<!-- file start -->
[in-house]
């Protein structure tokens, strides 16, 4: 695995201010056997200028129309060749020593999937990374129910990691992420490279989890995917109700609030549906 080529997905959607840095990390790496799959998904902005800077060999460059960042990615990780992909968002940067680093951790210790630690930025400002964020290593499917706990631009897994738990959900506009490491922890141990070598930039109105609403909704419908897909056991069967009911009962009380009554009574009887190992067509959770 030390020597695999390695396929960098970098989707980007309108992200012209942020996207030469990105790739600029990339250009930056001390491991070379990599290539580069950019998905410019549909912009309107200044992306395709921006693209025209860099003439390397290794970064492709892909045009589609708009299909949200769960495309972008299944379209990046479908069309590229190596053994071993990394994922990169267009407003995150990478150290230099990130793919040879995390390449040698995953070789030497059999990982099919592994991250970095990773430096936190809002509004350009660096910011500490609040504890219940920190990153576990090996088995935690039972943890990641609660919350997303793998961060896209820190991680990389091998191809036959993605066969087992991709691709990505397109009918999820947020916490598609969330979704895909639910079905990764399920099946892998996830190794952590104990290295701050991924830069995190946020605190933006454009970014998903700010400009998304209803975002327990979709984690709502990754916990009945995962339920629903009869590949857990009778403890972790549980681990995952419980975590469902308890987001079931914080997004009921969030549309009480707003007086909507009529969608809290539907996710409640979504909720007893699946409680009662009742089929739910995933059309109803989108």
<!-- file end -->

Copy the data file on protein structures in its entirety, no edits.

[in-house]
């Protein structure tokens, strides 16, 4: 695995201010056997200028129309060749020593999937990374129910990691992420490279989890995917109700609030549906 080529997905959607840095990390790496799959998904902005800077060999460059960042990615990780992909968002940067680093951790210790630690930025400002964020290593499917706990631009897994738990959900506009490491922890141990070598930039109105609403909704419908897909056991069967009911009962009380009554009574009887190992067509959770 030390020597695999390695396929960098970098989707980007309108992200012209942020996207030469990105790739600029990339250009930056001390491991070379990599290539580069950019998905410019549909912009309107200044992306395709921006693209025209860099003439390397290794970064492709892909045009589609708009299909949200769960495309972008299944379209990046479908069309590229190596053994071993990394994922990169267009407003995150990478150290230099990130793919040879995390390449040698995953070789030497059999990982099919592994991250970095990773430096936190809002509004350009660096910011500490609040504890219940920190990153576990090996088995935690039972943890990641609660919350997303793998961060896209820190991680990389091998191809036959993605066969087992991709691709990505397109009918999820947020916490598609969330979704895909639910079905990764399920099946892998996830190794952590104990290295701050991924830069995190946020605190933006454009970014998903700010400009998304209803975002327990979709984690709502990754916990009945995962339920629903009869590949857990009778403890972790549980681990995952419980975590469902308890987001079931914080997004009921969030549309009480707003007086909507009529969608809290539907996710409640979504909720007893699946409680009662009742089929739910995933059309109803989108």